Federal rules The Canada Labour Code states that the standard hours of work and overtime do not apply to managers or superintendents, exercise management functions or members of the architectural, dental, engineering, legal or medical professions. The test for the managerial exemption is similar under federal law.

Record keeping

What payroll and payment records must be maintained?

Type of information

British Columbia retention period

Employee’s name, address and the date on which he or she began employment

Two years after employment ends

Employee’s date of birth

Two years after employment ends

Number of hours that the employee worked each day and each week, regardless of how the employee is paid

Two years after employment ends

Information contained in each written statement given to the employee in relation to wages, wages on termination and vacation pay

Two years after employment ends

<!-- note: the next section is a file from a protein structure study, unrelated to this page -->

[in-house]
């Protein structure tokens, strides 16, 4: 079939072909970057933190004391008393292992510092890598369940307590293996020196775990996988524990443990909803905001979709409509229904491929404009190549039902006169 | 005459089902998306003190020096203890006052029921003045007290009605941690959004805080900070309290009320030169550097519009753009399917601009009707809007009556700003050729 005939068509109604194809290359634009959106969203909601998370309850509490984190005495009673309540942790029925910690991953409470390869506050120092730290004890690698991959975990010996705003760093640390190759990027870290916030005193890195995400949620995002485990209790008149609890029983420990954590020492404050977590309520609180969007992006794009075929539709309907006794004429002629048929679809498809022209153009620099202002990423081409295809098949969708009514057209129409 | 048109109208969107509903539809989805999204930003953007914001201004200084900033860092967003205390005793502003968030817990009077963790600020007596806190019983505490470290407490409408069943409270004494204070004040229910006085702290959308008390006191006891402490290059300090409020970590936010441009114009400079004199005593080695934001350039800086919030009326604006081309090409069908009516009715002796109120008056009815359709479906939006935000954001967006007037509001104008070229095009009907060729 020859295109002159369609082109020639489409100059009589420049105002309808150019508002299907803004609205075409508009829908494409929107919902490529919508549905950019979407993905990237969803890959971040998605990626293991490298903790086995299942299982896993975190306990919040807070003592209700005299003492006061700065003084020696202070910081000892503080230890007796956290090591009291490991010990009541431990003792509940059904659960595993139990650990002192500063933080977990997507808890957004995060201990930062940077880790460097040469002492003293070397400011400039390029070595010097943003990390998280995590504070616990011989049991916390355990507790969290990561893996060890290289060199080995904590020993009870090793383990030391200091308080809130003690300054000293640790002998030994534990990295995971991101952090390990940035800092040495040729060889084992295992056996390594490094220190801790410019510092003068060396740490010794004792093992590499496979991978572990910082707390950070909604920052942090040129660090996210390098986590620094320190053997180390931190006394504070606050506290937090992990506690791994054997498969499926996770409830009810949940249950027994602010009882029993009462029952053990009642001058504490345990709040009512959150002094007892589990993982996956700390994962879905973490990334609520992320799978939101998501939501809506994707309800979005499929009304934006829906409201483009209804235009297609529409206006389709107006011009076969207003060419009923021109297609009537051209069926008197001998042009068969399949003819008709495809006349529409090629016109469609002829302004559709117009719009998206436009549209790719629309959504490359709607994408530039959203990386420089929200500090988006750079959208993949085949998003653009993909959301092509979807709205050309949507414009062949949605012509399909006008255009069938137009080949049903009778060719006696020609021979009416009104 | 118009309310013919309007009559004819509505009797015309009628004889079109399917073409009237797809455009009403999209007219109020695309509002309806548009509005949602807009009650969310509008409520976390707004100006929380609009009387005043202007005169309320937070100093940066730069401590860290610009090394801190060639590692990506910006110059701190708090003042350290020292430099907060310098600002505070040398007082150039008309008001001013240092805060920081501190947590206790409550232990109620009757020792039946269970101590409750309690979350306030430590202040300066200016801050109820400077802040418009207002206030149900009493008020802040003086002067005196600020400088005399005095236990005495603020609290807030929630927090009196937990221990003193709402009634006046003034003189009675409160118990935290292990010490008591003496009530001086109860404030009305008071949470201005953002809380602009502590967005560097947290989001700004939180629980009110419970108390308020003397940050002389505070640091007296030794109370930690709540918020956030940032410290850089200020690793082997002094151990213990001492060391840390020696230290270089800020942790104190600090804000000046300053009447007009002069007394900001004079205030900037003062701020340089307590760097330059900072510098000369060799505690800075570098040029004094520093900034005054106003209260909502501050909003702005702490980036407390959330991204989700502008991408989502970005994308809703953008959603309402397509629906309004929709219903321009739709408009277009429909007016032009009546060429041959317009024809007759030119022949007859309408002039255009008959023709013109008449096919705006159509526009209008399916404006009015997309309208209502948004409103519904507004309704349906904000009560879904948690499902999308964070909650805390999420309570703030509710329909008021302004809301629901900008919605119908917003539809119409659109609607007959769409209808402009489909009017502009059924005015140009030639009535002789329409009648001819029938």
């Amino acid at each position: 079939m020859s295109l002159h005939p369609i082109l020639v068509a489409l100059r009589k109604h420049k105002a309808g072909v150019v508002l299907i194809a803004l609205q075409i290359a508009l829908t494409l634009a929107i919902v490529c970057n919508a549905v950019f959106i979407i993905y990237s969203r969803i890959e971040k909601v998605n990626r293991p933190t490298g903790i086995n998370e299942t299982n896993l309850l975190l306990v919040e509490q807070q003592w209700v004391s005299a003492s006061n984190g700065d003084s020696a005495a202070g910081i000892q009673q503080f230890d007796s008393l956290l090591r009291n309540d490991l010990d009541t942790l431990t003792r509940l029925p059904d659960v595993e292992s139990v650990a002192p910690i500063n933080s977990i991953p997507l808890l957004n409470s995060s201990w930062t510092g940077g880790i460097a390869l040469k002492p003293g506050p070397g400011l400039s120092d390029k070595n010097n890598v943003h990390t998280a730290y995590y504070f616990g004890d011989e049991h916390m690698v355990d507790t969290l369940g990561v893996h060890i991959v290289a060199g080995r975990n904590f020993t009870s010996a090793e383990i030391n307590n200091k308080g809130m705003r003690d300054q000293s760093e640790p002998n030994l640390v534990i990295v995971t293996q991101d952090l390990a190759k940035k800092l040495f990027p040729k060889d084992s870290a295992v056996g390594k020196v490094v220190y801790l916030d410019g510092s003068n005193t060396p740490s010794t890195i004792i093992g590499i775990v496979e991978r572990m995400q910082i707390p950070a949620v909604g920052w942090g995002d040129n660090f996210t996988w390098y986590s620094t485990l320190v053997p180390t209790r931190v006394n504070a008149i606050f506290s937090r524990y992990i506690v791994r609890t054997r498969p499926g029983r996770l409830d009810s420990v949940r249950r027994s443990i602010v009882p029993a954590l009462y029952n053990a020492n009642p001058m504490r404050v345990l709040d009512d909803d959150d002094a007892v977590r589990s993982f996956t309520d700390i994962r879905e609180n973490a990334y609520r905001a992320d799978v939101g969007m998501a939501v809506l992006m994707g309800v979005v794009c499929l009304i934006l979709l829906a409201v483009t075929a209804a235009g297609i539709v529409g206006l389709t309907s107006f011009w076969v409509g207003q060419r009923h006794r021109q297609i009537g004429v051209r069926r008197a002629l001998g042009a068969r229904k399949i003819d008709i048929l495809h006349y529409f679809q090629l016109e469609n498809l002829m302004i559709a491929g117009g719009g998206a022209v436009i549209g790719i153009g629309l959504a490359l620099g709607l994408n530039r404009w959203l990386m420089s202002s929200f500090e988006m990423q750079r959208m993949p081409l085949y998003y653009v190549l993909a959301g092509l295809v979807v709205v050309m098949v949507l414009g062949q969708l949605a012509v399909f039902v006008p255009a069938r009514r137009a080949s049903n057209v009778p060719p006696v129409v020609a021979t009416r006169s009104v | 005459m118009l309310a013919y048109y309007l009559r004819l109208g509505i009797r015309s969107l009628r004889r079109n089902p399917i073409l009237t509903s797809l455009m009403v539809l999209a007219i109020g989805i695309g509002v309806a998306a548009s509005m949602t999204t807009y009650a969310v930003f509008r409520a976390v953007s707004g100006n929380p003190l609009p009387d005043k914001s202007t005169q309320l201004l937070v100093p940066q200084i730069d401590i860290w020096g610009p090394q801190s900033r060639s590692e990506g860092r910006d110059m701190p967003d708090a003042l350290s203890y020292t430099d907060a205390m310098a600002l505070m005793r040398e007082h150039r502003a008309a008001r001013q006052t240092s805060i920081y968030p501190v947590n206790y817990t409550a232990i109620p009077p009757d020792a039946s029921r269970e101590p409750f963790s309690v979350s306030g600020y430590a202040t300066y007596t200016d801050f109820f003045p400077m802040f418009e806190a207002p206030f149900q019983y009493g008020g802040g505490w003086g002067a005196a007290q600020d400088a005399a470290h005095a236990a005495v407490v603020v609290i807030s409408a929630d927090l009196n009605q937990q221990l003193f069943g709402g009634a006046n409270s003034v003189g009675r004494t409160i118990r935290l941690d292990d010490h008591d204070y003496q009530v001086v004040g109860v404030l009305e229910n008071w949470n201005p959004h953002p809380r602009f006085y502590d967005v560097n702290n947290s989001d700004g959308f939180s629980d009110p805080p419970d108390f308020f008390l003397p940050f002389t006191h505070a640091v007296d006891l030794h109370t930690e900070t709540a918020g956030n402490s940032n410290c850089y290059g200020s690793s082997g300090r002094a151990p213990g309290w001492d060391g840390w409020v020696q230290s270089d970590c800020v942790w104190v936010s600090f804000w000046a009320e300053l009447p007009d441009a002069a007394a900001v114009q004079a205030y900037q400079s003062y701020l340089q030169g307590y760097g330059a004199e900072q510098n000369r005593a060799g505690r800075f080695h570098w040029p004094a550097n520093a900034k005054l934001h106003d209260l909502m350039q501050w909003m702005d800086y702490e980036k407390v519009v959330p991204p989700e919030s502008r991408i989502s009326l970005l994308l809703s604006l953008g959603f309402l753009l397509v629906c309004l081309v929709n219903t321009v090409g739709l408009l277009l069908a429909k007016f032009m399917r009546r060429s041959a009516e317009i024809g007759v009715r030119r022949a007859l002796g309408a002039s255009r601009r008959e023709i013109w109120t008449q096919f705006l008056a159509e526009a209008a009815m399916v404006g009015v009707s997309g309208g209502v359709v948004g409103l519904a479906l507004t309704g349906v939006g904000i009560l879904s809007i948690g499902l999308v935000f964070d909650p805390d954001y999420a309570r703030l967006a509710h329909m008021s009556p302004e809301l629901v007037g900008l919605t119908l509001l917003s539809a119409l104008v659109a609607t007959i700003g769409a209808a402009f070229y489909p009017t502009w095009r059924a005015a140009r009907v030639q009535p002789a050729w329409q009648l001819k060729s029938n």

Every agreement made permitting the employee to work excess hours

Two years after employment ends

Every overtime averaging agreement that the employer has made with the employee

Two years after employment ends

Holiday time and holiday pay records, including the amount of:

  • holiday time earned but not taken since the start of employment (if any);
  • holiday time earned in the year;
  • holiday time taken in the year;
  • holiday time earned but not taken at the end of the year;
  • holiday pay paid out during the year (subject to certain exceptions); and
  • wages on which vacation pay was calculated and the applicable time period (subject to certain exceptions).

Two years after employment ends

There may be different record-keeping considerations for federally regulated businesses.